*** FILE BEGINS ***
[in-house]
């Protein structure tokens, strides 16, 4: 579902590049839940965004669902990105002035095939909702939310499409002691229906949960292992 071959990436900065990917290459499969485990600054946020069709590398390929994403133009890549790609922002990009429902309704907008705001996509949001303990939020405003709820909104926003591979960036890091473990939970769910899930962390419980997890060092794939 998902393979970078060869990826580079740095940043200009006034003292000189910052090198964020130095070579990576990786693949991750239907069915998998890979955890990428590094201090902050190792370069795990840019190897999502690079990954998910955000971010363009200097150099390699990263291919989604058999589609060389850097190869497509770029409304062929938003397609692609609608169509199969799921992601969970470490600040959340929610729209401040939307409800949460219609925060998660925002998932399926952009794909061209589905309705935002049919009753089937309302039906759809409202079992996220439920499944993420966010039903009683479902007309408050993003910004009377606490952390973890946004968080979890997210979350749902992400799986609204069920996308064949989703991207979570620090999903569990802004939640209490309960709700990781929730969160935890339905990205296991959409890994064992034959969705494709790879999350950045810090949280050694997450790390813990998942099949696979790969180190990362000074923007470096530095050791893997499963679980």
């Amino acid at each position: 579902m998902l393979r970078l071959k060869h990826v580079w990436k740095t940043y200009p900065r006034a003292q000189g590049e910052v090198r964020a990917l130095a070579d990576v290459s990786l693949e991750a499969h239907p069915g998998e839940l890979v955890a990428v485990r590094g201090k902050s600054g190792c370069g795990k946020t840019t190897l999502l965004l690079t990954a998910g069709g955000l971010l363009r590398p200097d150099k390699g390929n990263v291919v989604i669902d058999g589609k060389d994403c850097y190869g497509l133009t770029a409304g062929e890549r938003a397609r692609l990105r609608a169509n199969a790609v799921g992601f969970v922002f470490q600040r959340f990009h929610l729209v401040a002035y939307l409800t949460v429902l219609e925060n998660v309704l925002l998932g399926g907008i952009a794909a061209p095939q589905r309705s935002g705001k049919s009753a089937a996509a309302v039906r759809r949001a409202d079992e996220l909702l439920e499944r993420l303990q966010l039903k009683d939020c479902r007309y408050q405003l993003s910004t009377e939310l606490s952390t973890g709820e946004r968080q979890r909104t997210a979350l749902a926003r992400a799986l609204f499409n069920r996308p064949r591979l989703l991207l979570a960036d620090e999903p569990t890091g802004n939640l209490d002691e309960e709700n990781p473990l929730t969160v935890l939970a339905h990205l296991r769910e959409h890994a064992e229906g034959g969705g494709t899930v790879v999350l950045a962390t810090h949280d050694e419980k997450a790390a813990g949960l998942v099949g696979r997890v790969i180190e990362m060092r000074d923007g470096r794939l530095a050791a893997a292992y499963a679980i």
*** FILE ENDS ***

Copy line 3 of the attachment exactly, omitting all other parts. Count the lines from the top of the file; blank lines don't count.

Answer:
């Amino acid at each position: 579902m998902l393979r970078l071959k060869h990826v580079w990436k740095t940043y200009p900065r006034a003292q000189g590049e910052v090198r964020a990917l130095a070579d990576v290459s990786l693949e991750a499969h239907p069915g998998e839940l890979v955890a990428v485990r590094g201090k902050s600054g190792c370069g795990k946020t840019t190897l999502l965004l690079t990954a998910g069709g955000l971010l363009r590398p200097d150099k390699g390929n990263v291919v989604i669902d058999g589609k060389d994403c850097y190869g497509l133009t770029a409304g062929e890549r938003a397609r692609l990105r609608a169509n199969a790609v799921g992601f969970v922002f470490q600040r959340f990009h929610l729209v401040a002035y939307l409800t949460v429902l219609e925060n998660v309704l925002l998932g399926g907008i952009a794909a061209p095939q589905r309705s935002g705001k049919s009753a089937a996509a309302v039906r759809r949001a409202d079992e996220l909702l439920e499944r993420l303990q966010l039903k009683d939020c479902r007309y408050q405003l993003s910004t009377e939310l606490s952390t973890g709820e946004r968080q979890r909104t997210a979350l749902a926003r992400a799986l609204f499409n069920r996308p064949r591979l989703l991207l979570a960036d620090e999903p569990t890091g802004n939640l209490d002691e309960e709700n990781p473990l929730t969160v935890l939970a339905h990205l296991r769910e959409h890994a064992e229906g034959g969705g494709t899930v790879v999350l950045a962390t810090h949280d050694e419980k997450a790390a813990g949960l998942v099949g696979r997890v790969i180190e990362m060092r000074d923007g470096r794939l530095a050791a893997a292992y499963a679980i």